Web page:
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Yosemite Valley Reopens Today as Smoke Clears

August 20, 1990|KEVIN RODERICK | TIMES STAFF WRITER

YOSEMITE NATIONAL PARK — From Sentinel Bridge over the Merced River, the screams of Steller's jays and the sight of Half Dome's granite face in the distance were the only familiar signs of a summer Sunday morning in Yosemite Valley.

No aroma of frying bacon drifted down river from packed campgrounds. No traffic snarled on the bridge--in fact, not a single car passed. No buses or trucks were heard off behind the trees. There was only the river's whisper and the insistent jays, bolder than usual after a forced withdrawal from food from humans.

"This is the way it should be," a visitor said softly, her eyes on a meadow where a family of mule deer grazed on breakfast.

At noon today, this natural paradise will revert to downtown Vacationland, U.S.A., when Yosemite Valley is again thrown open to tourists and campers, ending one of the most unusual 10 days in the history of the storied valley.

As many as 15,000 vacationers are expected to flood in when the National Park Service lifts the order that evacuated Yosemite Valley due to nearby wildfires. The fires never threatened the valley, but they filled it with dirty smoke and endangered the access roads.

The smoke is mostly gone--thanks to a Sunday afternoon thundershower that doused the valley--and the roads are ready to open. On Sunday, those who could basked in the last day of peace.

"I had never seen this place before," said firefighter Paul Derby, one of 3,200 men and women brought in to protect the park. "I can't imagine how different it is with 15,000 people here."

Derby was lunching on barbecued hot dogs and hamburgers on the lawn of the Ahwahnee Hotel at a picnic thrown by Yosemite Park & Curry Co., the firm that runs lodgings and other concessions in the park. "Thank you, I hope you enjoy your rest," Ed Hardy, Curry's president, told the crowd of several hundred firefighters and employees of the company and the National Park Service.

For many park employees, this weekend was their first time off since the fires erupted Aug. 7.

"We need to give people time to go home, take a little rest, before they greet the public again," said Chris Cruz, a park ranger. He not only worked long days and nights for the last 10 days but also saw his exercise regimen destroyed.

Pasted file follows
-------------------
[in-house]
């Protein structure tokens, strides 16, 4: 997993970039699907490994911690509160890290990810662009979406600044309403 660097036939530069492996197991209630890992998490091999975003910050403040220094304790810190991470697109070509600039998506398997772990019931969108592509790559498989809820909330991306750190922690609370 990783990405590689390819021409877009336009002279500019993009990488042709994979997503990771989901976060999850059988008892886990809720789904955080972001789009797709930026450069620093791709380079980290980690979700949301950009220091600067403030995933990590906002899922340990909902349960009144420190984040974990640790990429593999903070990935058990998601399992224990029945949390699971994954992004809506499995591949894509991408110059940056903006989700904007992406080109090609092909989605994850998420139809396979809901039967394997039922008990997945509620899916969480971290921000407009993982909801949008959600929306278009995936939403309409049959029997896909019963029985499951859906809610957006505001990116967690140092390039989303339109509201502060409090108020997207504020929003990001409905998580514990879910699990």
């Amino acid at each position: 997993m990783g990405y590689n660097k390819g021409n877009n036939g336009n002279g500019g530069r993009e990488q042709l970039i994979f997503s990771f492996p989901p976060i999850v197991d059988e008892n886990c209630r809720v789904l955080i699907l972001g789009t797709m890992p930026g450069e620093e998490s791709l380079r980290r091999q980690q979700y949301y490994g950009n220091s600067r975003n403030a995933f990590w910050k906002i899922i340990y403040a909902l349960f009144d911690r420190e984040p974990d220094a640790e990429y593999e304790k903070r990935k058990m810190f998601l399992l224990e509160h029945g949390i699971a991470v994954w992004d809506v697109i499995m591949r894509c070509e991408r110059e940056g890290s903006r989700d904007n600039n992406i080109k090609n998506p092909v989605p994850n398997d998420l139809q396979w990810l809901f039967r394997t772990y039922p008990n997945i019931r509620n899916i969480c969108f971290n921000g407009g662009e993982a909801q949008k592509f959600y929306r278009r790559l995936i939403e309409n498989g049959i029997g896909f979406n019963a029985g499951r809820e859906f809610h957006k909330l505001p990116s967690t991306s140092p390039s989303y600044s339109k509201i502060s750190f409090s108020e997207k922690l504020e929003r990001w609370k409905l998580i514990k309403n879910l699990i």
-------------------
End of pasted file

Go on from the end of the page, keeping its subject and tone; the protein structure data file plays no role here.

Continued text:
"This has really messed up my triathlon training," Cruz said.

With the valley's roads empty of tourists, Sunday was a day for locals to resume their running and take to the bike paths.

"It's great having the valley to yourself," ranger Mallory Smith said. "Everybody wants to go out and bike ride, take advantage of it."

When the public returns today, they will find Yosemite Valley the same as before the closure, the park's first forced evacuation. (Floods led to a voluntary evacuation during the Easter season in 1983.)

The most visible sign of the fires is along the entrance roads. On the road from Wawona to Yosemite Valley, whole stands of burned trees have been cut and the logs removed. The logging was necessary for public safety, Park Supt. Michael V. Finley said.

On the road in from El Portal, the most popular entrance, the slopes above are scorched and some rocks and debris still could fall onto the pavement, rangers said.

But chief naturalist Len McKenzie said he expects no lasting damage to the park's wildlife. "This won't affect the ecosystem of Yosemite very much," McKenzie said. "The fires only touched a small portion of the park."

Rather, naturalists say, the fire could help restore areas of the park to the natural conditions that existed before man decided to fight nearly every fire that broke out.

In some Yosemite forests, firs and incense cedars had begun to fill in the spaces between the native stands of Ponderosa and sugar pines. The new trees, which thrive in shade, blocked sunlight needed to nourish the pine seedlings on the forest floor. Without fires to restore the natural balance, the cedars and firs would begin to outnumber the pines.

Cones on the giant Sequoia trees also are opened by fire, so in that way the flames help to regenerate the forest. Naturalists also say next spring may bring an impressive display of wildflowers because the fire serves to germinate several types of plants.

The lightning that set off the fires had formed above the Sierra Nevada and pummeled Yosemite on Aug. 7. At least 15 strikes set off fires scattered across the park. Another 13 small fires already were burning in the park.

Winds the next day blew the worst of the fires into conflagrations that fed on the chaparral at lower elevations and on forests where no fires had thinned out the underbrush in decades.

In all, about 23,000 acres burned and the village of Foresta, a small settlement within the park, was virtually destroyed. There were no serious injuries or deaths.

Today's opening of the valley will mean the entire park is accessible again except for the Big Oak Flat Road, which connects Yosemite Valley with the Tioga Road over the Sierras, and Glacier Point Road. They will remain closed indefinitely along with nearby campgrounds.

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